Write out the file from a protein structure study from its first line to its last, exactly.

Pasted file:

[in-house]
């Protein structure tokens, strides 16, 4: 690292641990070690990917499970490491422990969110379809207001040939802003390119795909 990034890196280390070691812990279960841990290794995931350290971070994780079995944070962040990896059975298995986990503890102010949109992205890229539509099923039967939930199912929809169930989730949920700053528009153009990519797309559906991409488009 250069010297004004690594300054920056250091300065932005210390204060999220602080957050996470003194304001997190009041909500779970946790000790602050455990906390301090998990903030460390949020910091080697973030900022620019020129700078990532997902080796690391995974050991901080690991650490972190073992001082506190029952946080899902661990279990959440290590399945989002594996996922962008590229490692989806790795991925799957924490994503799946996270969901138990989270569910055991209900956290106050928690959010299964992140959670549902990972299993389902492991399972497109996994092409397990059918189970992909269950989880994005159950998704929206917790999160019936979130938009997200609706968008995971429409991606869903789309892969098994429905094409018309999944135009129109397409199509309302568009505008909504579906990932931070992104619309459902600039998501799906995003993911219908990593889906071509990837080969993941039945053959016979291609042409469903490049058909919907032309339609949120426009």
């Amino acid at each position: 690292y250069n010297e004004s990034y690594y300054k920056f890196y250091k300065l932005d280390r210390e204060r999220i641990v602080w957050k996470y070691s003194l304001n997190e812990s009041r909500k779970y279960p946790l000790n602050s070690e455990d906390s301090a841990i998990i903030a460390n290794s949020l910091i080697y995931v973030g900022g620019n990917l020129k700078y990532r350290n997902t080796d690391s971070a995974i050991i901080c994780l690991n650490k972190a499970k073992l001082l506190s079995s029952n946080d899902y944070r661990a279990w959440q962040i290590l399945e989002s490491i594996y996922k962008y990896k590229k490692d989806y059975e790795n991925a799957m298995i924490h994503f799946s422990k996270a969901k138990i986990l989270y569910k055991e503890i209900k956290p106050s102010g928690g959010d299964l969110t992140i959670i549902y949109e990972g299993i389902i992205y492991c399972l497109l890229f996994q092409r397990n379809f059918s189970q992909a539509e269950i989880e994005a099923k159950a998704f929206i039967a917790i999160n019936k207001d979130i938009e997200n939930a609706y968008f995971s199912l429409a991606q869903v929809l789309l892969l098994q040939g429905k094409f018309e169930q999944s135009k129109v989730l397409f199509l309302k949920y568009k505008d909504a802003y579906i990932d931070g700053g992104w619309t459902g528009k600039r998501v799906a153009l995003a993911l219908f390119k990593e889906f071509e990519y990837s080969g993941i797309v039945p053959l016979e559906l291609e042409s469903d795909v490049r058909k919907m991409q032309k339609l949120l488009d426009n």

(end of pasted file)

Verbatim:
[in-house]
């Protein structure tokens, strides 16, 4: 690292641990070690990917499970490491422990969110379809207001040939802003390119795909 990034890196280390070691812990279960841990290794995931350290971070994780079995944070962040990896059975298995986990503890102010949109992205890229539509099923039967939930199912929809169930989730949920700053528009153009990519797309559906991409488009 250069010297004004690594300054920056250091300065932005210390204060999220602080957050996470003194304001997190009041909500779970946790000790602050455990906390301090998990903030460390949020910091080697973030900022620019020129700078990532997902080796690391995974050991901080690991650490972190073992001082506190029952946080899902661990279990959440290590399945989002594996996922962008590229490692989806790795991925799957924490994503799946996270969901138990989270569910055991209900956290106050928690959010299964992140959670549902990972299993389902492991399972497109996994092409397990059918189970992909269950989880994005159950998704929206917790999160019936979130938009997200609706968008995971429409991606869903789309892969098994429905094409018309999944135009129109397409199509309302568009505008909504579906990932931070992104619309459902600039998501799906995003993911219908990593889906071509990837080969993941039945053959016979291609042409469903490049058909919907032309339609949120426009």
């Amino acid at each position: 690292y250069n010297e004004s990034y690594y300054k920056f890196y250091k300065l932005d280390r210390e204060r999220i641990v602080w957050k996470y070691s003194l304001n997190e812990s009041r909500k779970y279960p946790l000790n602050s070690e455990d906390s301090a841990i998990i903030a460390n290794s949020l910091i080697y995931v973030g900022g620019n990917l020129k700078y990532r350290n997902t080796d690391s971070a995974i050991i901080c994780l690991n650490k972190a499970k073992l001082l506190s079995s029952n946080d899902y944070r661990a279990w959440q962040i290590l399945e989002s490491i594996y996922k962008y990896k590229k490692d989806y059975e790795n991925a799957m298995i924490h994503f799946s422990k996270a969901k138990i986990l989270y569910k055991e503890i209900k956290p106050s102010g928690g959010d299964l969110t992140i959670i549902y949109e990972g299993i389902i992205y492991c399972l497109l890229f996994q092409r397990n379809f059918s189970q992909a539509e269950i989880e994005a099923k159950a998704f929206i039967a917790i999160n019936k207001d979130i938009e997200n939930a609706y968008f995971s199912l429409a991606q869903v929809l789309l892969l098994q040939g429905k094409f018309e169930q999944s135009k129109v989730l397409f199509l309302k949920y568009k505008d909504a802003y579906i990932d931070g700053g992104w619309t459902g528009k600039r998501v799906a153009l995003a993911l219908f390119k990593e889906f071509e990519y990837s080969g993941i797309v039945p053959l016979e559906l291609e042409s469903d795909v490049r058909k919907m991409q032309k339609l949120l488009d426009n």